Filipinos are food lovers. Gifted with nature’s bountiful harvest, a talent for cooking, and a tradition that often integrates food into the table, Filipinos, and food is an unmistakable tandem.
Whether it’s a small meeting or large gathering, food is an integral element that unites Filipinos together, enjoying each other’s company while savoring the delicious offerings.
But what do you think are the most delectable, mouth-watering, and diet-killing Filipino food available? We offer a list for your convenience. Be warned, these photos may cause drooling.
Deep-fried bananas with caramelized sugar is a cheap treat available at your nearest neighborhood vendor. A slight variation is turon, in which ripe bananas, with optional slivers of jackfruit, are wrapped in lumpia wrapper and deep-fried until it’s golden brown and crispy.
This roasted pig dish is the centerpiece of many Filipino gatherings: fiestas, beach parties and weddings, among others.
Photo credit: flickr.com/photos/77478646@N00/2191884392
Filipinos are fond of crispy stuff and among the most notable of them is crispy pata, made of pork knuckles and served with soy-vinegar dip.
Inihaw na Isda
Ideally served during swimming breaks on a beach outing or just about anywhere especially when the cooked dish is fresh from the grill. Add calamansi, vinegar, and soy dips for enhanced dining pleasure.
Photo credit: flickr.com/photos/52798034@N00/5019357178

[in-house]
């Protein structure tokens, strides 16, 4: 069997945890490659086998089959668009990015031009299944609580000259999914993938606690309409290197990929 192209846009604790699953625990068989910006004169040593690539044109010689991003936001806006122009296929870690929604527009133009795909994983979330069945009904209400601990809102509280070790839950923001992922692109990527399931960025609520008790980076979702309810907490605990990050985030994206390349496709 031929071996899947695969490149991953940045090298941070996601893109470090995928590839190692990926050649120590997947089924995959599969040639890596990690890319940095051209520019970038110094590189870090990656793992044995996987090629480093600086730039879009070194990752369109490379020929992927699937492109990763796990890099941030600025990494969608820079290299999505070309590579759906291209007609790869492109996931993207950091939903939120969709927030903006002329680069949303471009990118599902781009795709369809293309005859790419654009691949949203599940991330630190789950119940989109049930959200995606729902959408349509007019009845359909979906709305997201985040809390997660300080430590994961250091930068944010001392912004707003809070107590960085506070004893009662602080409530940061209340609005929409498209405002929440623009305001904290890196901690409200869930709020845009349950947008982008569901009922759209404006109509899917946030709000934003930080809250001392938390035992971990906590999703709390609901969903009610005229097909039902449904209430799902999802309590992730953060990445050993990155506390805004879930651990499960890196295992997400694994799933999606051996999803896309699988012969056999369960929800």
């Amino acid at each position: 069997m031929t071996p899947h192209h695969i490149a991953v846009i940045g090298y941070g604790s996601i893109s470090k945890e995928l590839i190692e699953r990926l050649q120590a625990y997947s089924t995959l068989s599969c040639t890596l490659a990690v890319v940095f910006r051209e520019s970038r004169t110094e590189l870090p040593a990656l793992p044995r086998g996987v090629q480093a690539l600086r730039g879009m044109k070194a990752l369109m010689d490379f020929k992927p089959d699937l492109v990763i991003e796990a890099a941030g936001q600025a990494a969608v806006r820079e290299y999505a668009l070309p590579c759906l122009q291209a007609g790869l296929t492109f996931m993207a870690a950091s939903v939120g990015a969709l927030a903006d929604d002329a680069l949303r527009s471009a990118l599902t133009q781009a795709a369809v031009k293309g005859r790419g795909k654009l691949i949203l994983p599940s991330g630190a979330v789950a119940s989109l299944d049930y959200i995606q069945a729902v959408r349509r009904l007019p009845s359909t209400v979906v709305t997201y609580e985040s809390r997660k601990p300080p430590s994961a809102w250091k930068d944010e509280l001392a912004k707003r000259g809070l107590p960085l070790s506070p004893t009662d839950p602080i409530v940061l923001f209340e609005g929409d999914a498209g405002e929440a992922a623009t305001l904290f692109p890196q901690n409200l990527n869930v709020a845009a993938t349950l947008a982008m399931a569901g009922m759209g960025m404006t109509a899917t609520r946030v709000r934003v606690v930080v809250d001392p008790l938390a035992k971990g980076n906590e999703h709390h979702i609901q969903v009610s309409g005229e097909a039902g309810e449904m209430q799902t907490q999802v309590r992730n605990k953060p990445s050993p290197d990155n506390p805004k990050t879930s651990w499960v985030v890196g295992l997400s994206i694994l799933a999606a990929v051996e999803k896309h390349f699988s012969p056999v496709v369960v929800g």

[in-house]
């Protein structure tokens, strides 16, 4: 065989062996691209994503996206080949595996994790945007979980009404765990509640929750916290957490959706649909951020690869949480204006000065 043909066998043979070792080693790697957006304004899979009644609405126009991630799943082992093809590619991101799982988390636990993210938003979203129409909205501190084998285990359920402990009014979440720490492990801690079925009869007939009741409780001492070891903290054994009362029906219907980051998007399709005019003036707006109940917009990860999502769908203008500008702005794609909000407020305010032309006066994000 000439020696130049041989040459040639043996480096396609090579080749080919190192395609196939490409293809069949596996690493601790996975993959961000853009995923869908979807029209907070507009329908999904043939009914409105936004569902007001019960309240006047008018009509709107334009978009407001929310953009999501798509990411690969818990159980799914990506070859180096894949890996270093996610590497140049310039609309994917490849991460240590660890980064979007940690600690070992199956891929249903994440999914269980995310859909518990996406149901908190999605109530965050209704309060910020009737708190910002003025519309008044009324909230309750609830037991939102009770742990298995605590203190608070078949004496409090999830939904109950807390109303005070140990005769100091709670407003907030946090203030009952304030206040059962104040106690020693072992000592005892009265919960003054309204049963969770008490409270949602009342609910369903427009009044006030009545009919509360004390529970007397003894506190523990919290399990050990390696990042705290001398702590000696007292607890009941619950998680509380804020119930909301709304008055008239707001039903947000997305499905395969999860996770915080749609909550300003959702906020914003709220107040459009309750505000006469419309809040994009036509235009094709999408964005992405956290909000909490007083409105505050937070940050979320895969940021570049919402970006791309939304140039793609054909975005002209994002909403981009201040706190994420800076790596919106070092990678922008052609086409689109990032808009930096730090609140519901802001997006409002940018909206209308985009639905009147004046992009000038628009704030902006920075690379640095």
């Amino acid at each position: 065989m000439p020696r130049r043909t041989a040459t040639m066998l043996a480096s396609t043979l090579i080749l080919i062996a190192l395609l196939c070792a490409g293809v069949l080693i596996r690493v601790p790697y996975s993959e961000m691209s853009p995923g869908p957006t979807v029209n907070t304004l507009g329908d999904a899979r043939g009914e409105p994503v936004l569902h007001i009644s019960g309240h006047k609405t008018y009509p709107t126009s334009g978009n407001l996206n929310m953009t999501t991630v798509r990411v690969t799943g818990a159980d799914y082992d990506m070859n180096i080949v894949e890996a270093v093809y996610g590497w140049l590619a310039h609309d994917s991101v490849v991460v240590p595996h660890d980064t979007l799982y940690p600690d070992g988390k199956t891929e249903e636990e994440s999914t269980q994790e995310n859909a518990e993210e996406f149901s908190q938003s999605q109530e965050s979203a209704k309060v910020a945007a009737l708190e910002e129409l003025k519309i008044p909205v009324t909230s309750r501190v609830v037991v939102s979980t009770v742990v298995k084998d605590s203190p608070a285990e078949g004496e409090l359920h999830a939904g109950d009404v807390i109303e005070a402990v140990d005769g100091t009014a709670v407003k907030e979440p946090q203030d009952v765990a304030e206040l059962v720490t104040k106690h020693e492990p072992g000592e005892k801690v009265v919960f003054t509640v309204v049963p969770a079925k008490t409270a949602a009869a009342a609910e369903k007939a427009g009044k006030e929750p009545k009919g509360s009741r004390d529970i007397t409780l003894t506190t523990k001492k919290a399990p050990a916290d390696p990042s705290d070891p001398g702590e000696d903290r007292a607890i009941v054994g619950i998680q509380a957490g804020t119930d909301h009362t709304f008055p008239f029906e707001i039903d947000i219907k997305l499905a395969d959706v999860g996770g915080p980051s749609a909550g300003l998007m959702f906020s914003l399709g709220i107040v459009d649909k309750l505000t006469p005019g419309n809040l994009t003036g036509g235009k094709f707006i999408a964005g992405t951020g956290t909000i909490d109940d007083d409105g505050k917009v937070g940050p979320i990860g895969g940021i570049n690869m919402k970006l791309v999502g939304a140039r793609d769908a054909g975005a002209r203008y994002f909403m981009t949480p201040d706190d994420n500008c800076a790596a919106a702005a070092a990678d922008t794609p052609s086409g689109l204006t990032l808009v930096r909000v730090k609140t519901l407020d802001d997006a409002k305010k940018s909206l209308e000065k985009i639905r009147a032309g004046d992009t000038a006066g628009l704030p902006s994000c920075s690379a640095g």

You can do the honor and describe this as we guess half of you out there are drooling by the sight of this delicacy.
Long considered a national dish and among the most popular Filipino dish outside the Philippine shores, it may be the safest bet to serve our non-Filipino friends. And that means it’s on our hall of fame list that deserves a special place on the table.
Tuyo and Champorado
Photo credit: flickr.com/photos/20119750@N00/4837240758
There is that magic in blending contrasting tastes of salty (tuyo, or salted dried fish) and champorado (sweet chocolate rice porridge) that we find irresistible.
Photo credit: flickr.com/photos/29060510@N04/5392203399
Biko is commonly served during fiestas, Lent and Christmas season, or just about any occasion. Some variations include a topping of latik — coconut milk curds — or condensed milk. But we still ask why it tastes so much better when it’s left to the last few bites?